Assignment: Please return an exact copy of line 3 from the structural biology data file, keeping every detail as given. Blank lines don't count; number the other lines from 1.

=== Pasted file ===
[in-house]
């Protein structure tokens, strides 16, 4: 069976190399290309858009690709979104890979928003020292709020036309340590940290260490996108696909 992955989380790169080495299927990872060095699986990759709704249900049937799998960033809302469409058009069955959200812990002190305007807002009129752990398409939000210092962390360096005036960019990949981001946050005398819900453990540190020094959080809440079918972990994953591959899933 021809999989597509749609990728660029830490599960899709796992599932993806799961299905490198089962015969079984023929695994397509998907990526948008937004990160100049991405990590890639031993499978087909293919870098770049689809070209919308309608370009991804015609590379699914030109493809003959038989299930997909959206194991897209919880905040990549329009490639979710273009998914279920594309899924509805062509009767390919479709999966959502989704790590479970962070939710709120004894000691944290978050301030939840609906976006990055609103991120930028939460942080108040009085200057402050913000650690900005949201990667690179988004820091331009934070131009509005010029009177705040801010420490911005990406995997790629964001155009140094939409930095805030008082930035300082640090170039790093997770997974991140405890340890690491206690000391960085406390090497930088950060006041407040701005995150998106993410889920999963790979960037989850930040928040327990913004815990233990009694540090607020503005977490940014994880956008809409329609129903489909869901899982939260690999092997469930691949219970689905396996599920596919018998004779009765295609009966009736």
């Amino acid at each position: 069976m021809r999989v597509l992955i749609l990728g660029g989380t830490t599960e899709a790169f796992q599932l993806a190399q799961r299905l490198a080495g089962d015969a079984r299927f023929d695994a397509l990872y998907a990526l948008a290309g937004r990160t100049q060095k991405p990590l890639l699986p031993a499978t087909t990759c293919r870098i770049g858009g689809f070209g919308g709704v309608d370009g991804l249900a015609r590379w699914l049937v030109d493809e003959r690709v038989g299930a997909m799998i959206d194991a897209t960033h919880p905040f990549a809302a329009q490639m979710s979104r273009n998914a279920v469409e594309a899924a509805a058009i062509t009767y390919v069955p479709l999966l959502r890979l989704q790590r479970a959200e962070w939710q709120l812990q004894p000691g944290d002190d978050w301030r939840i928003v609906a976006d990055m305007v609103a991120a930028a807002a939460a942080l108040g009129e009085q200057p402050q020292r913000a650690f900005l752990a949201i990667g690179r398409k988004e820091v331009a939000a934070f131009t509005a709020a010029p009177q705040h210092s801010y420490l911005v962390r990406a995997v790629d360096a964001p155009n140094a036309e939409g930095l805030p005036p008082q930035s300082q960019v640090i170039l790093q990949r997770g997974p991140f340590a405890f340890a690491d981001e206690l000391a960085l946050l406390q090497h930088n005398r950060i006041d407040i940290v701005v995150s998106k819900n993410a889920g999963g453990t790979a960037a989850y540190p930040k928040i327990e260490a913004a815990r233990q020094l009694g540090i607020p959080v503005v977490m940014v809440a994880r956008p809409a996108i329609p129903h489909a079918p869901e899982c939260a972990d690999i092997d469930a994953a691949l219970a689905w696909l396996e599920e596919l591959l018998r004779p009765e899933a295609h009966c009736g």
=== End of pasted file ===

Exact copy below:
């Amino acid at each position: 069976m021809r999989v597509l992955i749609l990728g660029g989380t830490t599960e899709a790169f796992q599932l993806a190399q799961r299905l490198a080495g089962d015969a079984r299927f023929d695994a397509l990872y998907a990526l948008a290309g937004r990160t100049q060095k991405p990590l890639l699986p031993a499978t087909t990759c293919r870098i770049g858009g689809f070209g919308g709704v309608d370009g991804l249900a015609r590379w699914l049937v030109d493809e003959r690709v038989g299930a997909m799998i959206d194991a897209t960033h919880p905040f990549a809302a329009q490639m979710s979104r273009n998914a279920v469409e594309a899924a509805a058009i062509t009767y390919v069955p479709l999966l959502r890979l989704q790590r479970a959200e962070w939710q709120l812990q004894p000691g944290d002190d978050w301030r939840i928003v609906a976006d990055m305007v609103a991120a930028a807002a939460a942080l108040g009129e009085q200057p402050q020292r913000a650690f900005l752990a949201i990667g690179r398409k988004e820091v331009a939000a934070f131009t509005a709020a010029p009177q705040h210092s801010y420490l911005v962390r990406a995997v790629d360096a964001p155009n140094a036309e939409g930095l805030p005036p008082q930035s300082q960019v640090i170039l790093q990949r997770g997974p991140f340590a405890f340890a690491d981001e206690l000391a960085l946050l406390q090497h930088n005398r950060i006041d407040i940290v701005v995150s998106k819900n993410a889920g999963g453990t790979a960037a989850y540190p930040k928040i327990e260490a913004a815990r233990q020094l009694g540090i607020p959080v503005v977490m940014v809440a994880r956008p809409a996108i329609p129903h489909a079918p869901e899982c939260a972990d690999i092997d469930a994953a691949l219970a689905w696909l396996e599920e596919l591959l018998r004779p009765e899933a295609h009966c009736g």